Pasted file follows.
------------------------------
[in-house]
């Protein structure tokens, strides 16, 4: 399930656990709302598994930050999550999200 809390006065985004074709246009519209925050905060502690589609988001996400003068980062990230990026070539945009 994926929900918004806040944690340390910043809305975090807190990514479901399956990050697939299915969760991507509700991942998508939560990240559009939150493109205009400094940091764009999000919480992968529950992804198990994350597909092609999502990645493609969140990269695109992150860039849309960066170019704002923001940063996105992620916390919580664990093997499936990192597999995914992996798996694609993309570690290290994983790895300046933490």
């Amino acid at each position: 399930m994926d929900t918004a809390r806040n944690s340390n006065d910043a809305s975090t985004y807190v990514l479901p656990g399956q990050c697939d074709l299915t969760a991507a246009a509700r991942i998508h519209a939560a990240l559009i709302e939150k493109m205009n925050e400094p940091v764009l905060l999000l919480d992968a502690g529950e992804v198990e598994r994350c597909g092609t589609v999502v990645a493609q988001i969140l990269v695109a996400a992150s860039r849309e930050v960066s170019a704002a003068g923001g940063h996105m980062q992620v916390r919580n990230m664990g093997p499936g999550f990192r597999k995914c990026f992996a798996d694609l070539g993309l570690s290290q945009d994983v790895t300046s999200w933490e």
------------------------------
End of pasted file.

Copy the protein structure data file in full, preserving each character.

[in-house]
């Protein structure tokens, strides 16, 4: 399930656990709302598994930050999550999200 809390006065985004074709246009519209925050905060502690589609988001996400003068980062990230990026070539945009 994926929900918004806040944690340390910043809305975090807190990514479901399956990050697939299915969760991507509700991942998508939560990240559009939150493109205009400094940091764009999000919480992968529950992804198990994350597909092609999502990645493609969140990269695109992150860039849309960066170019704002923001940063996105992620916390919580664990093997499936990192597999995914992996798996694609993309570690290290994983790895300046933490």
């Amino acid at each position: 399930m994926d929900t918004a809390r806040n944690s340390n006065d910043a809305s975090t985004y807190v990514l479901p656990g399956q990050c697939d074709l299915t969760a991507a246009a509700r991942i998508h519209a939560a990240l559009i709302e939150k493109m205009n925050e400094p940091v764009l905060l999000l919480d992968a502690g529950e992804v198990e598994r994350c597909g092609t589609v999502v990645a493609q988001i969140l990269v695109a996400a992150s860039r849309e930050v960066s170019a704002a003068g923001g940063h996105m980062q992620v916390r919580n990230m664990g093997p499936g999550f990192r597999k995914c990026f992996a798996d694609l070539g993309l570690s290290q945009d994983v790895t300046s999200w933490e």